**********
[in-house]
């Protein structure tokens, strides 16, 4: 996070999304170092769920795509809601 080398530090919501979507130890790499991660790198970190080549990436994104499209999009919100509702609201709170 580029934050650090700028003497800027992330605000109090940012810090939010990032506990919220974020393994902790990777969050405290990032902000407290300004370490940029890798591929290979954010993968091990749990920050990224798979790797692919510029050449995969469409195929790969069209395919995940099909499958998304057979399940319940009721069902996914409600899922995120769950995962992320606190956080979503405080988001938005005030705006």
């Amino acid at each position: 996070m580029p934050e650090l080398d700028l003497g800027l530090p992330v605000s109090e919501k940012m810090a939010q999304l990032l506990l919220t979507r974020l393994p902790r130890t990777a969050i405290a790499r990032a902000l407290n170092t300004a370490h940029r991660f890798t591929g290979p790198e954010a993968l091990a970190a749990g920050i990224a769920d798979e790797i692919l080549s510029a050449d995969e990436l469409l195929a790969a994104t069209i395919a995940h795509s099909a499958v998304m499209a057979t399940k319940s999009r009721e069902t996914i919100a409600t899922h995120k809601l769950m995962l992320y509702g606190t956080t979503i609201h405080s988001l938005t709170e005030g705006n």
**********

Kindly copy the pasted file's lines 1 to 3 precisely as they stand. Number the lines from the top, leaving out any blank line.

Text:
[in-house]
């Protein structure tokens, strides 16, 4: 996070999304170092769920795509809601 080398530090919501979507130890790499991660790198970190080549990436994104499209999009919100509702609201709170 580029934050650090700028003497800027992330605000109090940012810090939010990032506990919220974020393994902790990777969050405290990032902000407290300004370490940029890798591929290979954010993968091990749990920050990224798979790797692919510029050449995969469409195929790969069209395919995940099909499958998304057979399940319940009721069902996914409600899922995120769950995962992320606190956080979503405080988001938005005030705006």
């Amino acid at each position: 996070m580029p934050e650090l080398d700028l003497g800027l530090p992330v605000s109090e919501k940012m810090a939010q999304l990032l506990l919220t979507r974020l393994p902790r130890t990777a969050i405290a790499r990032a902000l407290n170092t300004a370490h940029r991660f890798t591929g290979p790198e954010a993968l091990a970190a749990g920050i990224a769920d798979e790797i692919l080549s510029a050449d995969e990436l469409l195929a790969a994104t069209i395919a995940h795509s099909a499958v998304m499209a057979t399940k319940s999009r009721e069902t996914i919100a409600t899922h995120k809601l769950m995962l992320y509702g606190t956080t979503i609201h405080s988001l938005t709170e005030g705006n």